A fine tasting monster on the line, the Pacific halibut. Andrew Cremata

Sea Monster


By ANDREW CREMATA

Around Skagway, there isn’t a lot of ocean to fish in. At least, not when compared to almost any other coastal community in Alaska. The land that rises above the Taiya Inlet sits atop the longest and deepest fjord in North

America and, while it’s impressive to look at, most fish simply won’t make it this far.

Before fish can be caught in our little slice of ocean, they have to make their way here though an obstacle of natural predators, gill nets, and tourists armed with rental fishing gear. Still, there is something almost mystical about targeting fish in the ocean. While lakes, rivers, and streams are finite in a way that the mind can readily grasp, the ocean seems to defy any sense we may have of measurable size.

The ocean’s scale is planetary, and it makes the entire state of Alaska insignificant by comparison. And yet we still sit upon that vast sea surrounded only by horizon, in our tiny little boats, holding a fishing rod over the edge in a reckless attempt to penetrate Earth’s unfathomable nadir.

Caution is recommended. Lurking among those black depths are sea monsters, terrible in form and composition, and you never know when one might decide to taste whatever it was you placed upon your hook.

I’ve tangled with my share of these fish, and I can’t say I’ve ever won the battle, or even had a chance to win. One particular fish stands out, and I say “fish” because even though this scenario played out over several years, I knew it was always the same fish.

I was in my late teens, fishing a favorite ocean catwalk, when I encountered my first sea monster. I was fishing bottom with heavy gear, and a large chunk of fish for bait. The bite was nothing special – a few taps. I set the hook and the fish turned immediately toward shore and started to run. It wasn’t a fast run by any means, it was merely methodical, as though the fish had no idea a hook was imbedded in his gums.

It ran perpendicular to the catwalk down its entire length, and I had to excuse myself in front of numerous other anglers who began gathering behind me in a line to see what the mystery lunker might be. When the fish reached the shoreline it turned into a deeper channel and began running out to sea. It was moving away at that same steady pace, line slipping from the drag almost comically slow.

Fifteen minutes passed before I realized there was no way I was going to turn the fish. With only 10 or 15 yards of line left on a spool that held over 250, I tried a last ditch effort to maximize my resistance against the fish’s determination. When the line reached the final knot that held it to the spool it gave way with a quiet popping sound. The butt end of $15 worth of 30-pound monofilament slowly slipped through each individual eyelet on the rod until it fell effortlessly into the water and disappeared.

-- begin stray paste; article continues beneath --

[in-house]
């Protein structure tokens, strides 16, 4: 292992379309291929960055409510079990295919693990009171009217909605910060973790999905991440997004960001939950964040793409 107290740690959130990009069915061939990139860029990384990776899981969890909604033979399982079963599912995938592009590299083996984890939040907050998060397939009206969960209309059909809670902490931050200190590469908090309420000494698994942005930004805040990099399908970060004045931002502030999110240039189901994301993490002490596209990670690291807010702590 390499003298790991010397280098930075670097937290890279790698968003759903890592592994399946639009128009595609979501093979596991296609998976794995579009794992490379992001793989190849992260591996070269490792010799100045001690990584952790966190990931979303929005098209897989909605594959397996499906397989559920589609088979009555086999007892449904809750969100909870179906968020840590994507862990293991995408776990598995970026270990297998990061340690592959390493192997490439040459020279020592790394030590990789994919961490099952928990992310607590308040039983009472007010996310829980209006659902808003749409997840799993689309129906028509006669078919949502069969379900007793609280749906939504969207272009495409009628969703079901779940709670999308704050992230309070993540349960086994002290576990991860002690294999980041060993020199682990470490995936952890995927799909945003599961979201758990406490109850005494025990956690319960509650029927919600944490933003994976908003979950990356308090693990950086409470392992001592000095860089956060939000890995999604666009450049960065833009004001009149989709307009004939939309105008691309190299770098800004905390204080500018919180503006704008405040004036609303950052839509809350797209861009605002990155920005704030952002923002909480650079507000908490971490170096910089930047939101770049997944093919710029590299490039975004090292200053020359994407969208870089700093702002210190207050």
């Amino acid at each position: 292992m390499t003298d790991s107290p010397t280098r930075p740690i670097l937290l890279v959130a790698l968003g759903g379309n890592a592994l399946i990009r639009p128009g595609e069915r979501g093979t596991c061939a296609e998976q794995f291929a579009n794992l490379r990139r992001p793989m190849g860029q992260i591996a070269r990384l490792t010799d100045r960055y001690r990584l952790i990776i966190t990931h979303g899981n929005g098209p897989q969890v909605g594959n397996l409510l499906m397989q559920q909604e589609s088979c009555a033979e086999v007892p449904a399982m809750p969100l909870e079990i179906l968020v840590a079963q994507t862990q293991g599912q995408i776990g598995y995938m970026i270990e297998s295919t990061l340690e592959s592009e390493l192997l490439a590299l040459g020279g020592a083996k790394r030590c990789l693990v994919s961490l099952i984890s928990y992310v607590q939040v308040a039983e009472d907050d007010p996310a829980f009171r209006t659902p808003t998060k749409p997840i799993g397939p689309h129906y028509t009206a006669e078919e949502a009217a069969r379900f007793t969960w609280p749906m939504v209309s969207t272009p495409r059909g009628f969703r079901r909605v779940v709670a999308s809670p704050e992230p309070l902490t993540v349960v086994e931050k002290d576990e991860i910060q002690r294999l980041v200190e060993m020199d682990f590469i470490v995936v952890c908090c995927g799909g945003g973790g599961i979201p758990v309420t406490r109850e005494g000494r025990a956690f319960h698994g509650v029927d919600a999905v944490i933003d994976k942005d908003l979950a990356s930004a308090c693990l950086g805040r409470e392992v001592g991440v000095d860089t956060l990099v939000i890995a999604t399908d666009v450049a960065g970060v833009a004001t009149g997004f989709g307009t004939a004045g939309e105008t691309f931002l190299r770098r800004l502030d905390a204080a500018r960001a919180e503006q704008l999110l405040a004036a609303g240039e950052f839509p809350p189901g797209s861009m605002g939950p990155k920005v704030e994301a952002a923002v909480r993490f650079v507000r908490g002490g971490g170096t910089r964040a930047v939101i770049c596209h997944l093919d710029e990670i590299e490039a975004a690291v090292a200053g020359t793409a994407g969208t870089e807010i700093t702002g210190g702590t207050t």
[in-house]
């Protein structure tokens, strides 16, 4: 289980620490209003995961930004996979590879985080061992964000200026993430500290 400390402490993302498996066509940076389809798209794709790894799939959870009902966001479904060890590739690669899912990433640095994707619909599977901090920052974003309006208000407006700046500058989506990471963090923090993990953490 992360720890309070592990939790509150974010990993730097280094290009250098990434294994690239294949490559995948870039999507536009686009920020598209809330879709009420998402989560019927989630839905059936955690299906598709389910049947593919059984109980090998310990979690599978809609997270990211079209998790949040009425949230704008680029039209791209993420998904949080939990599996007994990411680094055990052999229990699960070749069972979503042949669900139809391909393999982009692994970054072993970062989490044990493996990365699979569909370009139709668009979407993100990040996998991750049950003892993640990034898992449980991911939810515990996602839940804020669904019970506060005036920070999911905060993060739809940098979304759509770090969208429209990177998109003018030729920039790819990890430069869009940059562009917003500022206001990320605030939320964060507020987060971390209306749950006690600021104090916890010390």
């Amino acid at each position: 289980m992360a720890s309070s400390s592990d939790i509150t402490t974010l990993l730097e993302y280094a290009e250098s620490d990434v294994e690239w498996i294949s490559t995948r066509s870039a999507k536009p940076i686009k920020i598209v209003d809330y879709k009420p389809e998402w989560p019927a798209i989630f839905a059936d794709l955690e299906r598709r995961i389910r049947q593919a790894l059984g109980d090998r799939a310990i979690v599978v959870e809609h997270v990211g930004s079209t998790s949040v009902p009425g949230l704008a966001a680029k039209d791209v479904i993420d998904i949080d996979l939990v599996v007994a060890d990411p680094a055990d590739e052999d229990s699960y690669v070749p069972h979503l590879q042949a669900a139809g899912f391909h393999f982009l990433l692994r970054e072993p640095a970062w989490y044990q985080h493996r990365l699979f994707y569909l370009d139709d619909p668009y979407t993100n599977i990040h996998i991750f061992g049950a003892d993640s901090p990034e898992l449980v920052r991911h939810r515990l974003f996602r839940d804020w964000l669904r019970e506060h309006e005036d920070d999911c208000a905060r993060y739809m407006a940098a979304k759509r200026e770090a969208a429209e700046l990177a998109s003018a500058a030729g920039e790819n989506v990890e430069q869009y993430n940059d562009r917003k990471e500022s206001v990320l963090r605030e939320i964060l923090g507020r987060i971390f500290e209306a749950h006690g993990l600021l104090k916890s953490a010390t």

I pondered the turn of events that led to my spooling and concluded that it was merely an isolated occurrence. Surely, whatever events transpired unseen beneath the surface were nothing but a random anomaly, and I was determined to put the whole ugly experience behind me. Still, in the darker corners of my own mind I couldn’t help but wonder what it could have been. In my quieter moments throughout the day I would speculate on the composition of that mystery fish and conjure all kinds of fantastic scenarios.

A week later I was back in the same spot, with the same bait, but this time I brought my heavier gear. It was a stout boat rod with over 300 yards of 80-pound Dacron line. I spent an hour the night before tying a Bimini Twist with heavy monofilament for leader, which is a technical way to describe how obsession had already started to creep into my brainstem. It was Saturday, and the catwalk was full of weekend fishermen with bottles of spirits and language to match. I was lost in the scene when I saw the rod tip twitch.

The rod almost ripped from hands when the heavy Dacron line reached its end. It broke just above the knot, giving way with a hard crunch of the reel’s gears. The fish hadn’t seemed to care about being hooked when it first ran toward shore, then out to sea – same as the last time.

I was perplexed. Worse, I could feel this tension in my stomach that I knew would grow into some seething and miserable thing. I told myself, “If I could just see what it is!”

I walked back to my spot on the catwalk and sat down to re-spool my rod.

“So what happened?” grunted an old timer sitting next to me. He was tanned and wrinkled, with three days of gray stubble thick on his cheeks and chin, shirtless and toned for his advanced age. He was drinking a Budweiser, and I knew that he had a couple of nice trout in his cooler next to what was left of his six-pack.

“Damndest thing,” I said. “The fish spooled me. It was the same exact thing that happened last week.”

“Let me guess,” the ancient man said, chuckling. “He took you to shore then turned out to sea. I see he got all your line.”

“Yeah, how did you know?”

“I’ve hooked into that fish before. So have a few other fellas.”

“What is it?” I asked.

“A nuclear submarine,” he said, laughing. “Hell, I don’t know, son, but whatever it is, it ain’t gonna be caught on any rod and reel. Who knows? It’s prolly some kind of sea monster.”

The old man’s words did little to quell my thirst for answers, and over the next few years I would occasionally become reacquainted with my friend, the sea monster. The end result was always the same, and to my knowledge no one ever solved the mystery.

Over the years there have been other fish, in other distant parts of the sea – fish that have left behind only lingering questions. The ocean is a big place, full of the unknown and the unknowable. And maybe it’s better that way. It’s quite possible that hidden things should remain so, especially those things that choose to hide among the depths